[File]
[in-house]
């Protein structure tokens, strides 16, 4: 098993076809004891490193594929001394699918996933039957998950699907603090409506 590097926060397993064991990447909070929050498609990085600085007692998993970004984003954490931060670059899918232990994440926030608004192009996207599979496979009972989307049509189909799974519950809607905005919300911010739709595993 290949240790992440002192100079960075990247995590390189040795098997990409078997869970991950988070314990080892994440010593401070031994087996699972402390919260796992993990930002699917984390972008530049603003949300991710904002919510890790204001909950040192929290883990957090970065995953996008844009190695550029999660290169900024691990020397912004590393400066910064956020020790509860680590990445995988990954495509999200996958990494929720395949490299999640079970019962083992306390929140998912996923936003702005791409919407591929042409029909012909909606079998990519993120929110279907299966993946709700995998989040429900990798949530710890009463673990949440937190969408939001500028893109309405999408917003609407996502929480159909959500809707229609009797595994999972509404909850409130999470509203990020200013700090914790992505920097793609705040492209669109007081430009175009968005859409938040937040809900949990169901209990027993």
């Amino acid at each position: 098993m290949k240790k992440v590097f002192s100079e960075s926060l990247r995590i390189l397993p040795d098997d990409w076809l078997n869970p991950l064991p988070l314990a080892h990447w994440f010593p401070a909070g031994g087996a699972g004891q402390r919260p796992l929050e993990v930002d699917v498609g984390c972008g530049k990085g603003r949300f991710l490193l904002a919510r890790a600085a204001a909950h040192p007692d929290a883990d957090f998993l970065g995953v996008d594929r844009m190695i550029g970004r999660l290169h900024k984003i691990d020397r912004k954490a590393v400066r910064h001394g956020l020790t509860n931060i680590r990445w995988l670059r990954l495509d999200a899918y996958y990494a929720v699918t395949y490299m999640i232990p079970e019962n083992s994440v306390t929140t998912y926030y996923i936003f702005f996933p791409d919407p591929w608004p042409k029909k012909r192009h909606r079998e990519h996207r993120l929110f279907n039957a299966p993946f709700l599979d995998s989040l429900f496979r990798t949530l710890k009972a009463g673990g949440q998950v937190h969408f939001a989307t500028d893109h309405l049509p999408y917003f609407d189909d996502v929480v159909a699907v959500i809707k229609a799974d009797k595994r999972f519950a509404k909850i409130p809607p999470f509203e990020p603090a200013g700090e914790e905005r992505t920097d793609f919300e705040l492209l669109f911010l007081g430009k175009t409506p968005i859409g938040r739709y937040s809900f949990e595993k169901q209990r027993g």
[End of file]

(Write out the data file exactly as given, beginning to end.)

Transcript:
[in-house]
């Protein structure tokens, strides 16, 4: 098993076809004891490193594929001394699918996933039957998950699907603090409506 590097926060397993064991990447909070929050498609990085600085007692998993970004984003954490931060670059899918232990994440926030608004192009996207599979496979009972989307049509189909799974519950809607905005919300911010739709595993 290949240790992440002192100079960075990247995590390189040795098997990409078997869970991950988070314990080892994440010593401070031994087996699972402390919260796992993990930002699917984390972008530049603003949300991710904002919510890790204001909950040192929290883990957090970065995953996008844009190695550029999660290169900024691990020397912004590393400066910064956020020790509860680590990445995988990954495509999200996958990494929720395949490299999640079970019962083992306390929140998912996923936003702005791409919407591929042409029909012909909606079998990519993120929110279907299966993946709700995998989040429900990798949530710890009463673990949440937190969408939001500028893109309405999408917003609407996502929480159909959500809707229609009797595994999972509404909850409130999470509203990020200013700090914790992505920097793609705040492209669109007081430009175009968005859409938040937040809900949990169901209990027993």
């Amino acid at each position: 098993m290949k240790k992440v590097f002192s100079e960075s926060l990247r995590i390189l397993p040795d098997d990409w076809l078997n869970p991950l064991p988070l314990a080892h990447w994440f010593p401070a909070g031994g087996a699972g004891q402390r919260p796992l929050e993990v930002d699917v498609g984390c972008g530049k990085g603003r949300f991710l490193l904002a919510r890790a600085a204001a909950h040192p007692d929290a883990d957090f998993l970065g995953v996008d594929r844009m190695i550029g970004r999660l290169h900024k984003i691990d020397r912004k954490a590393v400066r910064h001394g956020l020790t509860n931060i680590r990445w995988l670059r990954l495509d999200a899918y996958y990494a929720v699918t395949y490299m999640i232990p079970e019962n083992s994440v306390t929140t998912y926030y996923i936003f702005f996933p791409d919407p591929w608004p042409k029909k012909r192009h909606r079998e990519h996207r993120l929110f279907n039957a299966p993946f709700l599979d995998s989040l429900f496979r990798t949530l710890k009972a009463g673990g949440q998950v937190h969408f939001a989307t500028d893109h309405l049509p999408y917003f609407d189909d996502v929480v159909a699907v959500i809707k229609a799974d009797k595994r999972f519950a509404k909850i409130p809607p999470f509203e990020p603090a200013g700090e914790e905005r992505t920097d793609f919300e705040l492209l669109f911010l007081g430009k175009t409506p968005i859409g938040r739709y937040s809900f949990e595993k169901q209990r027993g």